Every fall, we experience the confluence of the beginning of the academic and Jewish years.
In college, starting a new academic year often means moving away from home and onto campus. You're setting up your space, getting used to a new schedule, navigating relationships that have been on a summer pause, and getting inundated with new faces and possibilities. You have new classes and teachers, maybe a new job, and sometimes even new interests.
This might seem overwhelming, but the questions we ask ourselves at the beginning of the Jewish year can help you chart a path forward:
As you prepare for the holidays, there are ways to ready yourself for answers. In the Jewish calendar, the month of Elul precedes the holidays. During Elul, it is tradition to hear the sound of the shofar every day. Imagine if you had an alarm set on your phone each morning, blaring at you that the new year is about to begin!
We wake ourselves up with the shofar, and this calls our attention to the fact that something big is coming. It's a countdown to the "Day of Judgment." This is your reminder to reflect on your actions in the year that is concluding--and reach out and ask forgiveness from the people you might have wronged. You get to intentionally close one chapter of your life and open the next.
I have a few other practices I encourage students to do, that you can do anywhere--at home or away. You can set personal, academic, and professional goals; reconnect with the people who really matter in your life; read books and watch movies about the themes of the holidays; and arrange your space in a way that makes you feel focused and effective.
Then, ready or not, the High Holidays arrive. Do yourself a favor and think at least a week in advance about where, what, and with whom you want to be. I can pretty much guarantee that the experience of celebrating the High Holidays on campus will be different from celebrating at home.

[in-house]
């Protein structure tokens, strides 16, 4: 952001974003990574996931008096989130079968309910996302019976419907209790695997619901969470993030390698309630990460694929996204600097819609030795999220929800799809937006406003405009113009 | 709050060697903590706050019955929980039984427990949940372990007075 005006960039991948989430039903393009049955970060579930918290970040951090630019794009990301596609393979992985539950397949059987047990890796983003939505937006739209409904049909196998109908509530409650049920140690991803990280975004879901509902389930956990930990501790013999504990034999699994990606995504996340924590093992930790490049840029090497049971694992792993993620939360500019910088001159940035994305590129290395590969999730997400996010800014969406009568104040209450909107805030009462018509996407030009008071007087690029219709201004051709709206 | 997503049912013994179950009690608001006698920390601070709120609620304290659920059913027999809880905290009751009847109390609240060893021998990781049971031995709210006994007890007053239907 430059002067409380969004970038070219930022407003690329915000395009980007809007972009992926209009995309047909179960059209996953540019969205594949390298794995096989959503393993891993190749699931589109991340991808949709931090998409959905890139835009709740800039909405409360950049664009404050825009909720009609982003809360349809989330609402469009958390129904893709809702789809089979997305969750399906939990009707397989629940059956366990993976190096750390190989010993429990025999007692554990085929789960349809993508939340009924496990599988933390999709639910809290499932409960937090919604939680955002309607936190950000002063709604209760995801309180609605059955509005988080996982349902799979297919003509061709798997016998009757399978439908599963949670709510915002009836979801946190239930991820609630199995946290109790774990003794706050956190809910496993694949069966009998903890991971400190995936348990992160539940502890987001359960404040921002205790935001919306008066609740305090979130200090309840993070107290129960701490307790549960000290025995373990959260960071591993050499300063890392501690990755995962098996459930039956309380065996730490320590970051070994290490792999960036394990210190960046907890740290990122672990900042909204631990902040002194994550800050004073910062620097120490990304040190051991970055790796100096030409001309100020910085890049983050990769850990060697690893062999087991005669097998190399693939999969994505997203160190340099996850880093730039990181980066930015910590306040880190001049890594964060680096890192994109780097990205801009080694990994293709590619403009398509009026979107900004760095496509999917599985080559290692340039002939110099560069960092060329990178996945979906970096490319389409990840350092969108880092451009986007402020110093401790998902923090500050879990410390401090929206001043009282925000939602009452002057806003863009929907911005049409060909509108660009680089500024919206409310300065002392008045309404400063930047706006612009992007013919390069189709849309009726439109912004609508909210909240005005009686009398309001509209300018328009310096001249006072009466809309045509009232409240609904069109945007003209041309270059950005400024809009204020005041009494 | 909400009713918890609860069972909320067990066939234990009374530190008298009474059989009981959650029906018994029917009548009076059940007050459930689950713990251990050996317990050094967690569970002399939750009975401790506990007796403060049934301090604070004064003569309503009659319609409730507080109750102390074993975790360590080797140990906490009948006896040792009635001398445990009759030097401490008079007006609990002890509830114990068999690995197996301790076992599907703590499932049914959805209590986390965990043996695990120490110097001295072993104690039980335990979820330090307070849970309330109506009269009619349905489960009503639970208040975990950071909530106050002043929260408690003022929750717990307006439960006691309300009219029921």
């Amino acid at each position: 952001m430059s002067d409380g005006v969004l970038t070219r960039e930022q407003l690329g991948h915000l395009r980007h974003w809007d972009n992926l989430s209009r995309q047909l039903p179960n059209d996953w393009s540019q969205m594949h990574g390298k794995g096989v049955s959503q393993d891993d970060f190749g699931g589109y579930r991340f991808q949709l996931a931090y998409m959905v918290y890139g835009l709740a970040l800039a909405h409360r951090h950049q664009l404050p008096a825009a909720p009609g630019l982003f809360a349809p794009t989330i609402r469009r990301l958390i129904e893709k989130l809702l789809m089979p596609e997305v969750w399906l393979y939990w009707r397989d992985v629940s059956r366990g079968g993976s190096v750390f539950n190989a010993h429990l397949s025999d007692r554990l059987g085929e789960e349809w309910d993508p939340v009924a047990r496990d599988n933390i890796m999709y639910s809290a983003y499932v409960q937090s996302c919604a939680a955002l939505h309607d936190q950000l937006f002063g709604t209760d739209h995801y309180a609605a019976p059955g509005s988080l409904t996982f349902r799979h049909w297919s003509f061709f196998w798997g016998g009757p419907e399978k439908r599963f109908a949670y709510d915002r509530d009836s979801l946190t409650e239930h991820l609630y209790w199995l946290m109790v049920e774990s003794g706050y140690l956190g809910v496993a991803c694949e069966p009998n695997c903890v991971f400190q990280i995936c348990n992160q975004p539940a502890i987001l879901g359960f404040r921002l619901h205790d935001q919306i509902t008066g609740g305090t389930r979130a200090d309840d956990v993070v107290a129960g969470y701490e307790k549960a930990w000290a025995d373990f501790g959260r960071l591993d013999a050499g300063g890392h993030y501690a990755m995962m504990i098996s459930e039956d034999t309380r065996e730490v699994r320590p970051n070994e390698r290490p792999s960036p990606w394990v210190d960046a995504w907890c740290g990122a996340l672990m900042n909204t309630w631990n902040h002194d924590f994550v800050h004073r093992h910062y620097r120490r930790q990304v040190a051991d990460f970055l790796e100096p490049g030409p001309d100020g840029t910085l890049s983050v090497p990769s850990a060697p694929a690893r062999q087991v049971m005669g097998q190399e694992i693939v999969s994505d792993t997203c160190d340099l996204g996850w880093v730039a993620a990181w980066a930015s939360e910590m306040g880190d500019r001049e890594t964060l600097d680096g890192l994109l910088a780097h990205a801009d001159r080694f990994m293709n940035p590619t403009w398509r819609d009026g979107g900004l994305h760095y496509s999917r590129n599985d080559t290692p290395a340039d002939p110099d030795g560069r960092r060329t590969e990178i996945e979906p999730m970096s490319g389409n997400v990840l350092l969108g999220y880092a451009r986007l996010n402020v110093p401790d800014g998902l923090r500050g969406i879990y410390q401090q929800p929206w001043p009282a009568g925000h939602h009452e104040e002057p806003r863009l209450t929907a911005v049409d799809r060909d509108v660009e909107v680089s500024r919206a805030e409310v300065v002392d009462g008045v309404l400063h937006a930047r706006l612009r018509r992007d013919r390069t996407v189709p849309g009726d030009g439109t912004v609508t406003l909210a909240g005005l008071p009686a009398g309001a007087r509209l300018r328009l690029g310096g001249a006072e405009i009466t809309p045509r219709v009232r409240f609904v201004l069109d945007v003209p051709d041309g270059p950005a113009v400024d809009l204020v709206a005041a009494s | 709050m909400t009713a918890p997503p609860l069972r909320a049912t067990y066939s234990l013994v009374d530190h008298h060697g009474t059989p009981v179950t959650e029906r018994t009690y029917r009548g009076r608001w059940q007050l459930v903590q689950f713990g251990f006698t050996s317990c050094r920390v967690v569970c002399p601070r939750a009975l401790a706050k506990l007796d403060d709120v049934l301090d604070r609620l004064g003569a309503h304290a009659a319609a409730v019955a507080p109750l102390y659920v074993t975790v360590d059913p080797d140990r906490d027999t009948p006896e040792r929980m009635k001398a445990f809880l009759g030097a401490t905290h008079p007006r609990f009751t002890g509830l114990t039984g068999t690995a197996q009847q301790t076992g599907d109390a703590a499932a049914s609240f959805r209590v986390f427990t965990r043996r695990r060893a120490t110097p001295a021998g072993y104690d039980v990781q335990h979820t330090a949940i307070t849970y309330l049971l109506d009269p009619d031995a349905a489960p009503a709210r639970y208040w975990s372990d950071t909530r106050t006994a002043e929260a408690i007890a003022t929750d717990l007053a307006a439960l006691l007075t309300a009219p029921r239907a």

For many of us, at home, decisions are made by our parents--but in college it's up to you. Do you go to services or not? Do you eat holiday meals or not? Where do you celebrate, and with whom? It's okay to make choices that connect you to what is familiar--and choices that take you into new territory.
If you go to services and meals at Hillel, you will encounter people who come from such a wide variety of experiences that it can't possibly be just like home for everyone. You might really miss a particular melody or food item that you didn't even realize were important to you until they were missing. This can be difficult, and it's a great opportunity to explore what works for you spiritually and ritually. Hop around to different services if you want! Follow a friend who has a different background or invite a friend to come along with you.
Most importantly, check in with yourself and with a friend or mentor to discuss what works for you and what doesn't, to explore what you are learning and how you are feeling. And don't forget to call home (or at least text) to say
(Happy New Year) to your family!
Rabbi Jessica Lott is the Campus Rabbi of Northwestern Hillel.